Here’s Why Thousands Of Aussies Watched A Three Hour Video Of A Train Last Night

It's been described as "an unusually informative acid trip".

the ghan

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Last night, around 400,000 Australians tuned in to SBS to watch a three hour long, mostly silent video of a train.

This is not a joke. The train, known as The Ghan, operates luxury journeys from Adelaide to Darwin via Alice Springs, and bills itself as Australia’s Greatest Train Journey. The SBS broadcast consisted of footage of that journey — there are different angles and occasional subtitles with historical facts, but at the end of the day it was literally just three hours of quiet footage of a train moving through empty plains.

And people loved it. 

It wasn’t lazy filler content, either. As SBS details, planning of the documentary took months, with immense thought going into everything from the best time to film, to the best camera placement, to how to edit the resulting hundreds of hours of footage down to (just) three hours.

This task was so difficult that they apparently also made a 17-hour version, which people are clamouring to see.

At this point, you might be wondering…what the fuck is going on? The answer is a new genre called Slow TV, and if The Ghan‘s success is anything to go by, you’re probably going to be seeing a lot more of it in 2018.

In fact, you may already have seen a lot more of it, because while The Ghan is Australia’s first foray into the genre, it’s been booming in Norway for years. British Airways has had an in-flight Slow TV channel since 2014. Netflix actually has a Slow TV section, where you can watch such riveting titles as National Firewood Night (firewood burning at night), National Firewood Morning (firewood burning in the morning), National Knitting Evening (what it says on the tin), and several other train journeys.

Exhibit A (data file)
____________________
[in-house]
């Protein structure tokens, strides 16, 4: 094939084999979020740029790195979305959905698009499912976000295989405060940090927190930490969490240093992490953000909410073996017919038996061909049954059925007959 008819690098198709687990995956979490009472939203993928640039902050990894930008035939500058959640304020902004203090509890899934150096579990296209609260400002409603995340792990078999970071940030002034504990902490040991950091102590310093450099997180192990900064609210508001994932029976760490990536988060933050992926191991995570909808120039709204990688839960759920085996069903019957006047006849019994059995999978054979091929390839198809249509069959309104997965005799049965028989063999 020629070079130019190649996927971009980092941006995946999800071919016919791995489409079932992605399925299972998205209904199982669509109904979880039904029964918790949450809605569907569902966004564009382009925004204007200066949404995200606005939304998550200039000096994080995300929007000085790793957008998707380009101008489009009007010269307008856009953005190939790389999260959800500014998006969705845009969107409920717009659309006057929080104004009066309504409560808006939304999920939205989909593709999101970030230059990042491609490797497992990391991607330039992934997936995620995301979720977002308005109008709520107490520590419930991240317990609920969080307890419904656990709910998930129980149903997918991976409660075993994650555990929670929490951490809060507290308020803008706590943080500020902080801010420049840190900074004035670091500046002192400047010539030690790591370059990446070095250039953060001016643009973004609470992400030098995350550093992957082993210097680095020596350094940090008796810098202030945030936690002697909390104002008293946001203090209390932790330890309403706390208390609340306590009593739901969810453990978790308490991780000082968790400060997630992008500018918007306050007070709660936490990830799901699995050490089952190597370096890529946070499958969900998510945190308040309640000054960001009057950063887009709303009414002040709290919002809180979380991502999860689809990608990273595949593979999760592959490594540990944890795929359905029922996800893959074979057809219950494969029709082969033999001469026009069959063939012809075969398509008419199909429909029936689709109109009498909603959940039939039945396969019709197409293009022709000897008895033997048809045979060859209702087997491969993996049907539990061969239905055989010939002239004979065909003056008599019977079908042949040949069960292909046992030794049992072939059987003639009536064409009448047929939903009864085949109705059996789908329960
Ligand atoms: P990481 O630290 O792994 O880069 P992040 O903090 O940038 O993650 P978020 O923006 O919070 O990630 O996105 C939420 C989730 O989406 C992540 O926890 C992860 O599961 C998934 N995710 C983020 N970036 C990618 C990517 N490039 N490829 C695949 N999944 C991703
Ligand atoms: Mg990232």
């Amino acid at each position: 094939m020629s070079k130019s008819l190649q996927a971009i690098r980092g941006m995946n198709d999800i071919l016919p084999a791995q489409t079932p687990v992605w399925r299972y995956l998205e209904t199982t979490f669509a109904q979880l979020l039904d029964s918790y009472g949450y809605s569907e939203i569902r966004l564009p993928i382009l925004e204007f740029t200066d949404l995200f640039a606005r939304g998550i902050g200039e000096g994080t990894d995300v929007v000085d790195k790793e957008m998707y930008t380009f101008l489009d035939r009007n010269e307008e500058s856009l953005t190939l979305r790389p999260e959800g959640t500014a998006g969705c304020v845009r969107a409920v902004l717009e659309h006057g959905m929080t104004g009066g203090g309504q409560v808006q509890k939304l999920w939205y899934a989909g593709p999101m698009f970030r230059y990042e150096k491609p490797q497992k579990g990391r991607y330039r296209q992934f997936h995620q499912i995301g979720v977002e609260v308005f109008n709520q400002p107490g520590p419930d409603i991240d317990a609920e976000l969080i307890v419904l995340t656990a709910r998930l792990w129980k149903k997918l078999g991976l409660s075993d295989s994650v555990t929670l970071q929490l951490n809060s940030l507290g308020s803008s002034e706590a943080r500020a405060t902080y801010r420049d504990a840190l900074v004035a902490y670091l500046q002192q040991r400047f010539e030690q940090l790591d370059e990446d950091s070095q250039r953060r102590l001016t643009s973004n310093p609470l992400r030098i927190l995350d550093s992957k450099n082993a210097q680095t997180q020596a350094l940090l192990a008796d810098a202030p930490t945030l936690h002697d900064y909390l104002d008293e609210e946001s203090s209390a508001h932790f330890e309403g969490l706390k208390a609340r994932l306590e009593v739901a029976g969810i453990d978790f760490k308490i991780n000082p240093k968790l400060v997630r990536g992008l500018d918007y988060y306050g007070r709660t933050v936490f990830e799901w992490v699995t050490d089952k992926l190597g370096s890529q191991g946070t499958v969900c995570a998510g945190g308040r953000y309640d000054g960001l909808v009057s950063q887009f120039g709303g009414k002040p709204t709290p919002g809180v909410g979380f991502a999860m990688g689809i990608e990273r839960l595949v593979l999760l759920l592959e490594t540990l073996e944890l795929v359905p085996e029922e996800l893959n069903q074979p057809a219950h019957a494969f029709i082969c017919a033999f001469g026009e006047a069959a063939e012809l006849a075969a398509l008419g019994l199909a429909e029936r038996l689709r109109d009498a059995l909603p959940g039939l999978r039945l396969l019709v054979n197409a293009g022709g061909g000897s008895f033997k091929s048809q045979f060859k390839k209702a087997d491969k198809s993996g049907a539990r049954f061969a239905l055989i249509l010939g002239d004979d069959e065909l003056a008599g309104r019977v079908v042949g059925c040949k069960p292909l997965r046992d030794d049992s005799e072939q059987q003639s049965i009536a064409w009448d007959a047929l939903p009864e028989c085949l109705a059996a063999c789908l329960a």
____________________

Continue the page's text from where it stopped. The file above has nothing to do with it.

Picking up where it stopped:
Norway has also previously livestreamed its reindeer migration, 24 hours a day, seven days a week, and yep — people tuned in.

There have been plenty of takes on why Slow TV is so popular — everything from grand theories about Scandinavian mindfulness to arguments that it provides a reprieve from more violent, everyday television.

To be honest, though, no one really knows why it’s so compelling. They just tune in and find themselves still sitting there three hours later, feeling inexplicably soothed, their skin clearer, their minds unburdened.

Unless, of course, you’re this guy.

Anyway, whatever the reason, The Ghan proved so popular last night that the website for the actual train crashed.

Sadly, it’s now back up, revealing that a ticket on this lovely train costs around $3000 for the four day trip. If that’s a little beyond your budget, you can catch The Ghan on SBS On Demand here.

And who knows, maybe SBS will released the 17-hour version one day. We live in hope.


Feature image via Roderick Eime on Flickr (CC BY 2.0)